Sharp Objects has used editing as an emotive storytelling technique, but the sequence where adult Camille, brutally weakened and fading on the bathroom floor, becomes her younger self and receives Marion’s consoling touch stopped my breath. This moment holds everything that has made the show so unique and affecting—it conveys a depth of longing that can’t be expressed in words. Only the rawest, starkest images can reveal the poignancy of grief. Here, in one quick sequence, one rung of Hell, is Camille’s greatest reason to let go and her only reason to hang on.
Ultimately, Camille’s call to the dark—to the tiny oblivions of every black-out, every cut, every night in some stranger’s bed—serves her exceptionally well. Richard and Curry come to find her and drag her out of Hades, bringing the whole sheriff’s department—which finds the pair of pliers used to wrench Ann and Natalie’s teeth from their jaws, the metal still rusted with blood. When Camille emerges into the daylight of the living, she’s taken down Adora, saved Amma, and avenged Marion. For a brief, shimmering moment, the series seems like it might end in springtime—our living dead girl back in the warm air, feeling sunshine on her skin. Camille takes Amma out of Wind Gap, and builds a life, a real life with family dinners at Curry’s house and new friendships with new neighbors. But even in the myths, Persephone’s happy ending is fleeting. The warm months end. As the cold comes whistling through the air to sheath our bones and kill the crops, the pit to Hades cracks open and the old call comes again.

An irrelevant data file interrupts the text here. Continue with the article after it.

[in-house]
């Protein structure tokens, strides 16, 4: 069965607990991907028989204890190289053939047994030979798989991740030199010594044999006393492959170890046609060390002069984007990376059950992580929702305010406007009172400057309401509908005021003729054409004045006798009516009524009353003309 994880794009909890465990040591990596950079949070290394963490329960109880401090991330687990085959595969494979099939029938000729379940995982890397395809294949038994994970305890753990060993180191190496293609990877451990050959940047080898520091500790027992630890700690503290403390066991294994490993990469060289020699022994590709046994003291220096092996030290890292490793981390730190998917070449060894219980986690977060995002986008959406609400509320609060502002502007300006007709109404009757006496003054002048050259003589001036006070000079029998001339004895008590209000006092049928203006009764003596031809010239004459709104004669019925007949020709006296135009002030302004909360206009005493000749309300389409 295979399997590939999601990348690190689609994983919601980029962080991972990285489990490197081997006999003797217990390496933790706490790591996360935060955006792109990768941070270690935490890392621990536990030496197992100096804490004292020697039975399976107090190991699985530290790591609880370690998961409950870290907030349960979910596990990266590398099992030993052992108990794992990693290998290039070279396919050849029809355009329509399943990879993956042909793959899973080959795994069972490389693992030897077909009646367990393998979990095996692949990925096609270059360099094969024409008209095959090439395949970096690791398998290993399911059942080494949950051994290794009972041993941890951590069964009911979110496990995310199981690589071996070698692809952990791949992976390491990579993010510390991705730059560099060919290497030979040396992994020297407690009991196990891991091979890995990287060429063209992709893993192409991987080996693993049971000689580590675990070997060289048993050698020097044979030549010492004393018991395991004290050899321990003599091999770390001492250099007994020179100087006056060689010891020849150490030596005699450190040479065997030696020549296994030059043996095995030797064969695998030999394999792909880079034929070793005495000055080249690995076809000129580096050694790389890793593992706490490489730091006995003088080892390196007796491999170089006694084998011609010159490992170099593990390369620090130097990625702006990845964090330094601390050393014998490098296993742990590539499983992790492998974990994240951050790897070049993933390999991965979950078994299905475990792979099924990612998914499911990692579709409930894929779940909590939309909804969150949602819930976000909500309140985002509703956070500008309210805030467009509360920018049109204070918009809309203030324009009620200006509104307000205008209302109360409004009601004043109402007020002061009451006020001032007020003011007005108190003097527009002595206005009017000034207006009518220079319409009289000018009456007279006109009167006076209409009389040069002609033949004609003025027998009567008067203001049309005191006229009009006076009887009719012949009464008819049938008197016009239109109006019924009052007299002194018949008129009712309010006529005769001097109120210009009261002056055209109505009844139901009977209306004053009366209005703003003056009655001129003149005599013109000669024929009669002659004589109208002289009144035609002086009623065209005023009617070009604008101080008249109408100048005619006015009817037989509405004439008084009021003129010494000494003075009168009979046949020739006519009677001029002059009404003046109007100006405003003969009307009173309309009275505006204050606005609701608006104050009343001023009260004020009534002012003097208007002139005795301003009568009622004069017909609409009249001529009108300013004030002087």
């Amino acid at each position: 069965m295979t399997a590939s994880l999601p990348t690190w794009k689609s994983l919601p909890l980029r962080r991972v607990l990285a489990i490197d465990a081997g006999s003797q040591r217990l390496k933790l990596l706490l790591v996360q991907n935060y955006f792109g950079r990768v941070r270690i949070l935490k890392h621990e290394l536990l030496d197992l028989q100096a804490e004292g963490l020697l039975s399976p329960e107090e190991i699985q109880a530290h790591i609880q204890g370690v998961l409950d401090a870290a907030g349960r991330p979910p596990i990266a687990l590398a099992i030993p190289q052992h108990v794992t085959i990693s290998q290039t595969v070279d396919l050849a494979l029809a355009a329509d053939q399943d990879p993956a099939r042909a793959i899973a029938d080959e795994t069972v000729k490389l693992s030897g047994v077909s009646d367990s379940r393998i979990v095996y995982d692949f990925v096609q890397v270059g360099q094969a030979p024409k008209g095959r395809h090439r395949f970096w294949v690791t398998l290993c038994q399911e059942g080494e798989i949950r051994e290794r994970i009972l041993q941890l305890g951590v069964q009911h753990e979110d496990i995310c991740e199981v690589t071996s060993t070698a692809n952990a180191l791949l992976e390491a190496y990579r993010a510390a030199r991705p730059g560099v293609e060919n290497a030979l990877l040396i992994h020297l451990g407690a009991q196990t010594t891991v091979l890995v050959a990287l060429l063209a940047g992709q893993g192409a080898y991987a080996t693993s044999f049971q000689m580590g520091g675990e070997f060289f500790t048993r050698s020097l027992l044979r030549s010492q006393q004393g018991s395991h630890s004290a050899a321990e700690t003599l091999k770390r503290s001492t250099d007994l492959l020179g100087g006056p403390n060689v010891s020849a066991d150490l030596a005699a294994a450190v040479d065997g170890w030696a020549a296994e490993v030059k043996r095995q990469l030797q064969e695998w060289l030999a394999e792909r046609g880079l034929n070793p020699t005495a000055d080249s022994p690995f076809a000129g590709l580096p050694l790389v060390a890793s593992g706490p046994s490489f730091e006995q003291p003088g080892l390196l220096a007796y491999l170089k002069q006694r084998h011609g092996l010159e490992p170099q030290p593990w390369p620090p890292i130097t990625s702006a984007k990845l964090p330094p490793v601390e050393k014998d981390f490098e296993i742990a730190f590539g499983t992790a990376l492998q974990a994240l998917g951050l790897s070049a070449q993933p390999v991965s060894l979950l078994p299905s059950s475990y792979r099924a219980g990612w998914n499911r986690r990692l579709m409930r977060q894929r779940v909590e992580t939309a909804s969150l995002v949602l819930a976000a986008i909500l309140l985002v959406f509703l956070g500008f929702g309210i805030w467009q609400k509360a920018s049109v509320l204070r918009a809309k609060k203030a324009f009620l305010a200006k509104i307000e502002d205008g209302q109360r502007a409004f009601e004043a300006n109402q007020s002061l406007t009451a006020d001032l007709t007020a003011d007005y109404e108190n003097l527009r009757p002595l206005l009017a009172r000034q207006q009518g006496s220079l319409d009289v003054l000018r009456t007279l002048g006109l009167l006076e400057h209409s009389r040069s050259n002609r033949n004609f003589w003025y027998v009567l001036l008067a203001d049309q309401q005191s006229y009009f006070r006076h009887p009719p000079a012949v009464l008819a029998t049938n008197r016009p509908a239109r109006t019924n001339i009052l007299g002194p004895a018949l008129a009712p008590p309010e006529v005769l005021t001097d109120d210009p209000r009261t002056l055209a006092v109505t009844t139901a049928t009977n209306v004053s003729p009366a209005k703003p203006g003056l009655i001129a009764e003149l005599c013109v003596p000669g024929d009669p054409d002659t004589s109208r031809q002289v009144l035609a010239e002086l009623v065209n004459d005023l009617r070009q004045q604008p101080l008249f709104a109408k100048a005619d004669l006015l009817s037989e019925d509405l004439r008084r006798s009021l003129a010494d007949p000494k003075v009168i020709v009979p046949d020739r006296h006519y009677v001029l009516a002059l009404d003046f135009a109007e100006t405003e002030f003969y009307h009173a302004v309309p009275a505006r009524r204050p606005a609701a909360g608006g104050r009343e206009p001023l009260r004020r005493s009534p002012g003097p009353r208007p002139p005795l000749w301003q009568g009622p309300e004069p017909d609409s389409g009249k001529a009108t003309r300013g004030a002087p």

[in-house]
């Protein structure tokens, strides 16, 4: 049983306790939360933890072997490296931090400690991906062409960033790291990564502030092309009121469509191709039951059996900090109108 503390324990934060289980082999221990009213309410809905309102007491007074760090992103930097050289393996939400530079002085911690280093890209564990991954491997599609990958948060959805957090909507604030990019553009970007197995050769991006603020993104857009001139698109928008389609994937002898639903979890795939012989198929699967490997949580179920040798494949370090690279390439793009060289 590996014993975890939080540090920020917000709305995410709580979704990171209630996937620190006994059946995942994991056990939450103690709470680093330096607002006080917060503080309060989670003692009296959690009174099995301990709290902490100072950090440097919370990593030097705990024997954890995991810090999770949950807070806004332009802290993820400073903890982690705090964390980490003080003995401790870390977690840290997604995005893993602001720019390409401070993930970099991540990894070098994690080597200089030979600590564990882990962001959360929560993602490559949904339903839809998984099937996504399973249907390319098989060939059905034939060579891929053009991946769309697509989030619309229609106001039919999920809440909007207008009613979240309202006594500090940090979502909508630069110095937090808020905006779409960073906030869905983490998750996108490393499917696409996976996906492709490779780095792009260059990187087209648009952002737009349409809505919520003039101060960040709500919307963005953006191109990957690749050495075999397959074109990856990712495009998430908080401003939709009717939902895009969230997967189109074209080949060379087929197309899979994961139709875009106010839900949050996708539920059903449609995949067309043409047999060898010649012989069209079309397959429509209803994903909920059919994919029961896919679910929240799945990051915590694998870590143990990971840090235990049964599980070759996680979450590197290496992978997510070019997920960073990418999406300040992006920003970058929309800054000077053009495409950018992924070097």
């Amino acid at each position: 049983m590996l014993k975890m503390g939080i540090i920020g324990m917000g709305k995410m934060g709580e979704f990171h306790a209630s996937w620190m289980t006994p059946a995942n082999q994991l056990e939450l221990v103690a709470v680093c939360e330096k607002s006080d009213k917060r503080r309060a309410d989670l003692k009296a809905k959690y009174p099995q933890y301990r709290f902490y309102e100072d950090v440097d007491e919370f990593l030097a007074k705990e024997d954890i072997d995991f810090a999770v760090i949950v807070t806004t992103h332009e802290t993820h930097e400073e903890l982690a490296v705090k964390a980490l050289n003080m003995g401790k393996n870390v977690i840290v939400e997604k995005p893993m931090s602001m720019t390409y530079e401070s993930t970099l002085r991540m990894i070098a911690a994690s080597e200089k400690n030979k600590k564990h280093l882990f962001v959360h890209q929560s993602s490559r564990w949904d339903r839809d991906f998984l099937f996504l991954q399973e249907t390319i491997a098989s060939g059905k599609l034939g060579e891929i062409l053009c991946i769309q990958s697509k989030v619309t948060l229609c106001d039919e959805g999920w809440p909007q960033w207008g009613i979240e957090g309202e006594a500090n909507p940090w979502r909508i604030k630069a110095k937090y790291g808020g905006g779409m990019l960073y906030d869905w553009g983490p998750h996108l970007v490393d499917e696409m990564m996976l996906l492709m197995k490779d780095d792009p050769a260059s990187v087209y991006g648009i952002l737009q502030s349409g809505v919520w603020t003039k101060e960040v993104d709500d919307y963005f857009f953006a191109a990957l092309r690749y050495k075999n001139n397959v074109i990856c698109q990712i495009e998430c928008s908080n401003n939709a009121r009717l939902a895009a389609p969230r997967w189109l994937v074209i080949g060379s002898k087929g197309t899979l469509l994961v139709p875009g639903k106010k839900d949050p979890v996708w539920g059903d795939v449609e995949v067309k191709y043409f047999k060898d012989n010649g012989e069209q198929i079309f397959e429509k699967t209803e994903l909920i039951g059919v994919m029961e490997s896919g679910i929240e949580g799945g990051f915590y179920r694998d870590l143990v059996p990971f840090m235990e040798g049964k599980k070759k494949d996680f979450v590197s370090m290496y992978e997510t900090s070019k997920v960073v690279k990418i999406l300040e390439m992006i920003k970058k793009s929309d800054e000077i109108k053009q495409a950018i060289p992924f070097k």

The grand reveal that Amma is, in fact, the killer, could easily feel like a final gotcha twist—a final reveal meant to shock us into dropping our popcorn (or, in my case, my coffee mug, when I yelled, “oh my God” over the end credits montage) rather than illuminate any truth. But it’s so chilling, so successful, because the show has been slyly and subconsciously working toward it ever since we met Amma, who has been coddled and stroked and revered like a goddess on roller skates—by Adora, by Allan, by her devoted girl squad, by everyone else in Wind Gap, by a culture that worships youth and beauty and deifies the young and beautiful.
When Amma’s new friend Mae expresses a girlish adoration for Camille, the crush that a teenage girl can get on an adult woman who lives the kind of grown-up life she daydreams about for herself, someday, Amma glares at her with pure wrath. Though Valle wisely resists the urge to replay Amma’s earlier words, “she gets to decide the punishment,” we can practically hear them pounding inside Amma’s skull with the militant insistence of a pulse. The following sequence crackles and hums with an unbearable dread: Mae’s distraught mother turns up at Camille’s apartment, searching for her missing daughter. Camille gets an impulse to check Amma’s dollhouse, where she finds a single tooth—and then, finds that the floor of the bathroom, a perfect miniature of Adora’s perfect ivory bathroom floor, is made of the mashed and glued teeth of decidedly imperfect girls.
Sharp Objects ends with its fangs around our throats—a reminder that it’s not (entirely) a story about redemption, it’s a story about the underworld of inherited violence and trauma. The show is a potent and complicated look at the whirling morass of feelings we try to sanitize with terms like “women’s rage.” We’re in a cultural moment that wants to regard women’s anger as always and inherently constructive, a political force for good—and certainly, it can be that. But a mature work of art will look at women’s anger with the nuance and complexity so often paid to men’s anger, and it may find that, sometimes, women’s anger is simply savage, destructive, and entitled—that there is nothing in it to champion or celebrate. The show can hold space for Camille coming into her personal power, and for Amma exerting her power over weaker, more vulnerable girls (that shot of Eliza Scanlen screaming behind the fence will haunt me for years). This balance makes Sharp Objects a true masterpiece.